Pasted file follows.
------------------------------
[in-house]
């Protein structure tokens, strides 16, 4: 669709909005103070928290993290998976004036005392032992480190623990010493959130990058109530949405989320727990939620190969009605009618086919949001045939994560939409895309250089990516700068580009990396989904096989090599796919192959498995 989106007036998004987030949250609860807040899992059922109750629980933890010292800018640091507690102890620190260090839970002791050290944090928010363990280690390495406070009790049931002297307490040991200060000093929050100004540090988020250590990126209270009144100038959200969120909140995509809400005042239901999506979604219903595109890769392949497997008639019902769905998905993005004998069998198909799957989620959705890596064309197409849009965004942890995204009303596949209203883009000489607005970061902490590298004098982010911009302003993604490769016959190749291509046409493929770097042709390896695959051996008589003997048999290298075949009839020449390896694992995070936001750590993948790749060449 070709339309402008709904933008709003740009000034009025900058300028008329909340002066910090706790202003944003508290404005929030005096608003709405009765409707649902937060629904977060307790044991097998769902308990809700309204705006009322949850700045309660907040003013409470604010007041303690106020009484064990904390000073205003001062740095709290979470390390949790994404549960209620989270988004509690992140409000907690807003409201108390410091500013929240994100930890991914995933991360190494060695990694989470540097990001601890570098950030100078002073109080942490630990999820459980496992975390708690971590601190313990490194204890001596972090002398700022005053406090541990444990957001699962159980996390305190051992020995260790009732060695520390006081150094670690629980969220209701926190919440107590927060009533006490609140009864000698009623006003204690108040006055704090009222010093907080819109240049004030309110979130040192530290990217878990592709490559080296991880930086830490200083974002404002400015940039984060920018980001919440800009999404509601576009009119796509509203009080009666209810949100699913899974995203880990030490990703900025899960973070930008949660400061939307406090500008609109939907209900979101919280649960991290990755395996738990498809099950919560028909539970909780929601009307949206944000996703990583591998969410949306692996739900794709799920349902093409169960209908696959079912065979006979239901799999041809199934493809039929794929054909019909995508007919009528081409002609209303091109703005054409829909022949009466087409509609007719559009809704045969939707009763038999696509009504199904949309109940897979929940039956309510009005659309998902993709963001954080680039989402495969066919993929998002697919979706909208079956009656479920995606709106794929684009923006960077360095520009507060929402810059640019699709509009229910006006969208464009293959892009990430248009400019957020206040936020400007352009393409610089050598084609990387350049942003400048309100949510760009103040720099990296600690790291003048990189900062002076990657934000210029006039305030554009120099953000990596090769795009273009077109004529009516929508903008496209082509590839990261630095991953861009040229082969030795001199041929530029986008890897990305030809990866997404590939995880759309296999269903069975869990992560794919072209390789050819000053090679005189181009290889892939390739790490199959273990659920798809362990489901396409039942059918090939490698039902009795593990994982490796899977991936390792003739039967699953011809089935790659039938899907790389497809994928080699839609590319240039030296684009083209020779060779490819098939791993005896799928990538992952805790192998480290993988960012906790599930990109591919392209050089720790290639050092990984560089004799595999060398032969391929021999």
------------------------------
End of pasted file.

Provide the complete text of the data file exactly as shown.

[in-house]
């Protein structure tokens, strides 16, 4: 669709909005103070928290993290998976004036005392032992480190623990010493959130990058109530949405989320727990939620190969009605009618086919949001045939994560939409895309250089990516700068580009990396989904096989090599796919192959498995 989106007036998004987030949250609860807040899992059922109750629980933890010292800018640091507690102890620190260090839970002791050290944090928010363990280690390495406070009790049931002297307490040991200060000093929050100004540090988020250590990126209270009144100038959200969120909140995509809400005042239901999506979604219903595109890769392949497997008639019902769905998905993005004998069998198909799957989620959705890596064309197409849009965004942890995204009303596949209203883009000489607005970061902490590298004098982010911009302003993604490769016959190749291509046409493929770097042709390896695959051996008589003997048999290298075949009839020449390896694992995070936001750590993948790749060449 070709339309402008709904933008709003740009000034009025900058300028008329909340002066910090706790202003944003508290404005929030005096608003709405009765409707649902937060629904977060307790044991097998769902308990809700309204705006009322949850700045309660907040003013409470604010007041303690106020009484064990904390000073205003001062740095709290979470390390949790994404549960209620989270988004509690992140409000907690807003409201108390410091500013929240994100930890991914995933991360190494060695990694989470540097990001601890570098950030100078002073109080942490630990999820459980496992975390708690971590601190313990490194204890001596972090002398700022005053406090541990444990957001699962159980996390305190051992020995260790009732060695520390006081150094670690629980969220209701926190919440107590927060009533006490609140009864000698009623006003204690108040006055704090009222010093907080819109240049004030309110979130040192530290990217878990592709490559080296991880930086830490200083974002404002400015940039984060920018980001919440800009999404509601576009009119796509509203009080009666209810949100699913899974995203880990030490990703900025899960973070930008949660400061939307406090500008609109939907209900979101919280649960991290990755395996738990498809099950919560028909539970909780929601009307949206944000996703990583591998969410949306692996739900794709799920349902093409169960209908696959079912065979006979239901799999041809199934493809039929794929054909019909995508007919009528081409002609209303091109703005054409829909022949009466087409509609007719559009809704045969939707009763038999696509009504199904949309109940897979929940039956309510009005659309998902993709963001954080680039989402495969066919993929998002697919979706909208079956009656479920995606709106794929684009923006960077360095520009507060929402810059640019699709509009229910006006969208464009293959892009990430248009400019957020206040936020400007352009393409610089050598084609990387350049942003400048309100949510760009103040720099990296600690790291003048990189900062002076990657934000210029006039305030554009120099953000990596090769795009273009077109004529009516929508903008496209082509590839990261630095991953861009040229082969030795001199041929530029986008890897990305030809990866997404590939995880759309296999269903069975869990992560794919072209390789050819000053090679005189181009290889892939390739790490199959273990659920798809362990489901396409039942059918090939490698039902009795593990994982490796899977991936390792003739039967699953011809089935790659039938899907790389497809994928080699839609590319240039030296684009083209020779060779490819098939791993005896799928990538992952805790192998480290993988960012906790599930990109591919392209050089720790290639050092990984560089004799595999060398032969391929021999």